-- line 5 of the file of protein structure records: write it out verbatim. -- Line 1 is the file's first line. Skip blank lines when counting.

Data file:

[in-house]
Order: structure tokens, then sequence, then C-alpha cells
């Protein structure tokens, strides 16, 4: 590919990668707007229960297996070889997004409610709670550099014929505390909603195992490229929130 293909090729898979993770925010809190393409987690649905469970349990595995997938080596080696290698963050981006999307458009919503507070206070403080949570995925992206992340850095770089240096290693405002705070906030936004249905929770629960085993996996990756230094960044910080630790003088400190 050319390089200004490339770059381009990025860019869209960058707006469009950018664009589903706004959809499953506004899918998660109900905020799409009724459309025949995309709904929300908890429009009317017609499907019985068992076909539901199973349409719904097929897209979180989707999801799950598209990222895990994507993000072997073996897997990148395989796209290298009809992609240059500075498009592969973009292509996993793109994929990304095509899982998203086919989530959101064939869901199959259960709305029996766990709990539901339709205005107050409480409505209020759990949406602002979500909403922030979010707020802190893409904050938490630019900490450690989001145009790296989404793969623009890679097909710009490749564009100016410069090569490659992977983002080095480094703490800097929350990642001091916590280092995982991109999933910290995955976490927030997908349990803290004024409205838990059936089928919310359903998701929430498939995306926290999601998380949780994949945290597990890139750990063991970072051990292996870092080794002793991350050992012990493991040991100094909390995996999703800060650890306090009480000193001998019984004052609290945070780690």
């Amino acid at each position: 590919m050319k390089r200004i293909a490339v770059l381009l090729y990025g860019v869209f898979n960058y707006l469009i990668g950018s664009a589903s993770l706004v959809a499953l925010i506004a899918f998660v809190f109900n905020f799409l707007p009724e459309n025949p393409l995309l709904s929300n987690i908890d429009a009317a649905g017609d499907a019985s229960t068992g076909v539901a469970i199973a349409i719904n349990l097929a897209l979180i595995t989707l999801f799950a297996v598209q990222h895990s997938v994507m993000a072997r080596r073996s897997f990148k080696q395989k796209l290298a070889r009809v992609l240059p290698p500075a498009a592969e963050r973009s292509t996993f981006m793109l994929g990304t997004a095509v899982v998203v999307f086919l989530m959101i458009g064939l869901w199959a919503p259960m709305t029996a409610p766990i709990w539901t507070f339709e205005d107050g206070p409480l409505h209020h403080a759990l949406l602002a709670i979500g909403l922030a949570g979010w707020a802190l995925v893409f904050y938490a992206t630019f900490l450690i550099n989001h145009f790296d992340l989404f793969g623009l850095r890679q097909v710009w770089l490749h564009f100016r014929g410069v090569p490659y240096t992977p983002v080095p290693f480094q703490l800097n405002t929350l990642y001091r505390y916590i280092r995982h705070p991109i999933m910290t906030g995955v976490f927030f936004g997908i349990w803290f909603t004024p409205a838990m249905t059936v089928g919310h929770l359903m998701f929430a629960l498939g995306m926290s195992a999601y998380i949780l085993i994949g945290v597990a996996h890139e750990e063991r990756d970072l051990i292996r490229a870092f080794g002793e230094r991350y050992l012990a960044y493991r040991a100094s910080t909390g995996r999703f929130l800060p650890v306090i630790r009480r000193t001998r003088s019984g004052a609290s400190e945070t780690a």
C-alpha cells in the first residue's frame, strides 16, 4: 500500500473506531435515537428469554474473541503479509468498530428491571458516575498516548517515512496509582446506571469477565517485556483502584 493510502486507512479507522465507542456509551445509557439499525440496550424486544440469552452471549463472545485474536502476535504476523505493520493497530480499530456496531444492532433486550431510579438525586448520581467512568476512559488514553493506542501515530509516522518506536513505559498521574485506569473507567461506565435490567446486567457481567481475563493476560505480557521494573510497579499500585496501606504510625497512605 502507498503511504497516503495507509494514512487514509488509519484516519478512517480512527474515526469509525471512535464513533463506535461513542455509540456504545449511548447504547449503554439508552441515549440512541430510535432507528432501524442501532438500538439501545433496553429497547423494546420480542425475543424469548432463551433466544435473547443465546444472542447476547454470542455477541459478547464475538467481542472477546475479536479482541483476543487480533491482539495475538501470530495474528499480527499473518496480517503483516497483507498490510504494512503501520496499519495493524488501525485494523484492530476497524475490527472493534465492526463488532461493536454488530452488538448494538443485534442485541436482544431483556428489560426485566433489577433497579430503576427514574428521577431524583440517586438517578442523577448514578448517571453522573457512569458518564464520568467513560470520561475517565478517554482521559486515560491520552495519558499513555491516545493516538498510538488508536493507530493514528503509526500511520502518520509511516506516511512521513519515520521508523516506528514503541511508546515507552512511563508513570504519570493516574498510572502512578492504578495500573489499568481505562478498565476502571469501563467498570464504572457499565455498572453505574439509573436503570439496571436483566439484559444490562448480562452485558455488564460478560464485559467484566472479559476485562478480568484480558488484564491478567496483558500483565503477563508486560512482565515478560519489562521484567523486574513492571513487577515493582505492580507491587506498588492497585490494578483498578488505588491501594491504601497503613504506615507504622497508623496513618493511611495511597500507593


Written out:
C-alpha cells in the first residue's frame, strides 16, 4: 500500500473506531435515537428469554474473541503479509468498530428491571458516575498516548517515512496509582446506571469477565517485556483502584 493510502486507512479507522465507542456509551445509557439499525440496550424486544440469552452471549463472545485474536502476535504476523505493520493497530480499530456496531444492532433486550431510579438525586448520581467512568476512559488514553493506542501515530509516522518506536513505559498521574485506569473507567461506565435490567446486567457481567481475563493476560505480557521494573510497579499500585496501606504510625497512605 502507498503511504497516503495507509494514512487514509488509519484516519478512517480512527474515526469509525471512535464513533463506535461513542455509540456504545449511548447504547449503554439508552441515549440512541430510535432507528432501524442501532438500538439501545433496553429497547423494546420480542425475543424469548432463551433466544435473547443465546444472542447476547454470542455477541459478547464475538467481542472477546475479536479482541483476543487480533491482539495475538501470530495474528499480527499473518496480517503483516497483507498490510504494512503501520496499519495493524488501525485494523484492530476497524475490527472493534465492526463488532461493536454488530452488538448494538443485534442485541436482544431483556428489560426485566433489577433497579430503576427514574428521577431524583440517586438517578442523577448514578448517571453522573457512569458518564464520568467513560470520561475517565478517554482521559486515560491520552495519558499513555491516545493516538498510538488508536493507530493514528503509526500511520502518520509511516506516511512521513519515520521508523516506528514503541511508546515507552512511563508513570504519570493516574498510572502512578492504578495500573489499568481505562478498565476502571469501563467498570464504572457499565455498572453505574439509573436503570439496571436483566439484559444490562448480562452485558455488564460478560464485559467484566472479559476485562478480568484480558488484564491478567496483558500483565503477563508486560512482565515478560519489562521484567523486574513492571513487577515493582505492580507491587506498588492497585490494578483498578488505588491501594491504601497503613504506615507504622497508623496513618493511611495511597500507593